- Ask to observe the puppy in the litter. He should appear healthy, well fed and energetic.
- The puppy should be curious and eager to explore. Avoid pups that growl, snarl or bite as their temperament is not likely to change as they grow. The same is true for puppies that are shy, timid or not comfortable with humans.
- Ask to meet the dam or the father of the pup. Their behavior and temperament can give you an idea about the puppy’s temperament as well.
Bolognese dogs are endearing little souls who will win your heart with their cheerful disposition. They even do the famous Bolo dance, standing on their hind legs and rolling their paws in the air. These are intelligent, easy to train and playful dogs that make ideal household companions. They mostly get along well with children and other pets and are also easy to train.
Like all small dogs, the Bolognese does not need too much exercise but it definitely needs regular walks twice a day. Don’t let their small size fool you; these dogs have a lot of energy and if he gets bored, he is likely to display bad behavior. Encourage your puppy to fetch, run and walk briskly twice a day. Do not let puppies jump from the stairs as it could lead to permanent damage in the joints. Training along with active playtime and mental stimulation will help keep your buddy physically fit and mentally alert.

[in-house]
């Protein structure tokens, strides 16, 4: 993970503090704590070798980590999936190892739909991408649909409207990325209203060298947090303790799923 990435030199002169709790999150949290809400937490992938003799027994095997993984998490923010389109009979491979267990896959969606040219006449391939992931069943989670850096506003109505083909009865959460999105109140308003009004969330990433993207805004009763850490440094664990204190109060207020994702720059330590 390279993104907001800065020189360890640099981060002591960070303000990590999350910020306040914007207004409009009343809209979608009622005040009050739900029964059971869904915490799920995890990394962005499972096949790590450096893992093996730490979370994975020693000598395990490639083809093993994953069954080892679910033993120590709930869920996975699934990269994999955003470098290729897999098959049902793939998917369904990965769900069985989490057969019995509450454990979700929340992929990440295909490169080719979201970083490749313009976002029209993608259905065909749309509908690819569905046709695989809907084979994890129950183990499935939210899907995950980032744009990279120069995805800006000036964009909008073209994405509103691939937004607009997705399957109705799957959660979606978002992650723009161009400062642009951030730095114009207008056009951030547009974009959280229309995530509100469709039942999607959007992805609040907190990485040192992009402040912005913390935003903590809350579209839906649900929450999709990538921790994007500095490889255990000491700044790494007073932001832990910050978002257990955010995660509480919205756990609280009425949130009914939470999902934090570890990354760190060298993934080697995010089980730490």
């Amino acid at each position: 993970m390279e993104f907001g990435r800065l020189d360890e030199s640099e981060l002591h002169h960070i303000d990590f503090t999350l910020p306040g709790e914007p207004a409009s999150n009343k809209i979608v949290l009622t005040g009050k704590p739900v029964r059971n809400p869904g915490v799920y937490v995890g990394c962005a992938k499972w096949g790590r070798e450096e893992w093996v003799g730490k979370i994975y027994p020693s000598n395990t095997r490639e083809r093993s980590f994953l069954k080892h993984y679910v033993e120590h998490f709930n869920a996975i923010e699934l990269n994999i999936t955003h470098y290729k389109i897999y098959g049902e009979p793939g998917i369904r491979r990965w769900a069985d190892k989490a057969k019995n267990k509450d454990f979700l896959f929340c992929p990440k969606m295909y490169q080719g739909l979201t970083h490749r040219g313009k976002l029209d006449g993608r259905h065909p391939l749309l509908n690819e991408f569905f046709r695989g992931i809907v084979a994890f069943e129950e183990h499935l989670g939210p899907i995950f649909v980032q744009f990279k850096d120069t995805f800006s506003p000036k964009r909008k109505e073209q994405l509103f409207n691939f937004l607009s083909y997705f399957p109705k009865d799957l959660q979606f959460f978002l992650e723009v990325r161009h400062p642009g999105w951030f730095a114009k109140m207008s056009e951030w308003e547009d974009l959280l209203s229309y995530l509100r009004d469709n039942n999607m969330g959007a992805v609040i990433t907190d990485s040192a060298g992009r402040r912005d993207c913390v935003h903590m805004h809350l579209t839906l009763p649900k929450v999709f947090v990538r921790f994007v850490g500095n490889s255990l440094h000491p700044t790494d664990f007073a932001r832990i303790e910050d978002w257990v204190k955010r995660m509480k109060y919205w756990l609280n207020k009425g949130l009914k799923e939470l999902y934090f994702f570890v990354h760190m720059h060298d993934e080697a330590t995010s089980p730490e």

Your breeder can provide valuable guidance about the food for your Bolognese with which he/she has had success. Remember: the food you feed this Bichon dog breed will have a direct impact on its coat. So check the labels of food always. Some Bolognese tend to develop allergies in which case your vet can recommend the right food for sensitive stomach. Human foods like chocolates, resins, grapes, onions and nuts are a strict no for your pet.
It is important to get your pet accustomed to regular grooming while he is still a pup. A young dog that gets used to human hands for grooming during the young age is more likely to cooperate with professional groomers later on. In fact; your pet will look forward to the grooming sessions as it helps him bond with you. While grooming your pet, talk to him in a soothing tone. Praise him and tell him that he is beautiful and that you love him for being so cooperative. These irresistible pets do not need too much grooming as they are inherently very beautiful to look at. Having said that, your Bolognese dog still needs brushing and combing several times a week to keep its fur free from tangles and mats. Bathe your pet about once a month to keep him free from ticks, fleas and dandruff.
Health issues in Bolognese dogs
Most common genetic diseases in the Bolognese are patellar luxation, cataracts, cardiomyopathy and hypothyroidism. They are also prone to tear stains which are not serious but they look prominent owing to their white fur. Cancer, diabetes and arthritis are quite common in older dogs. However, these days, most of these diseases can be managed with proper medicines, lifestyle changes and good diet. Life span of the Bolognese is about 12-14 years.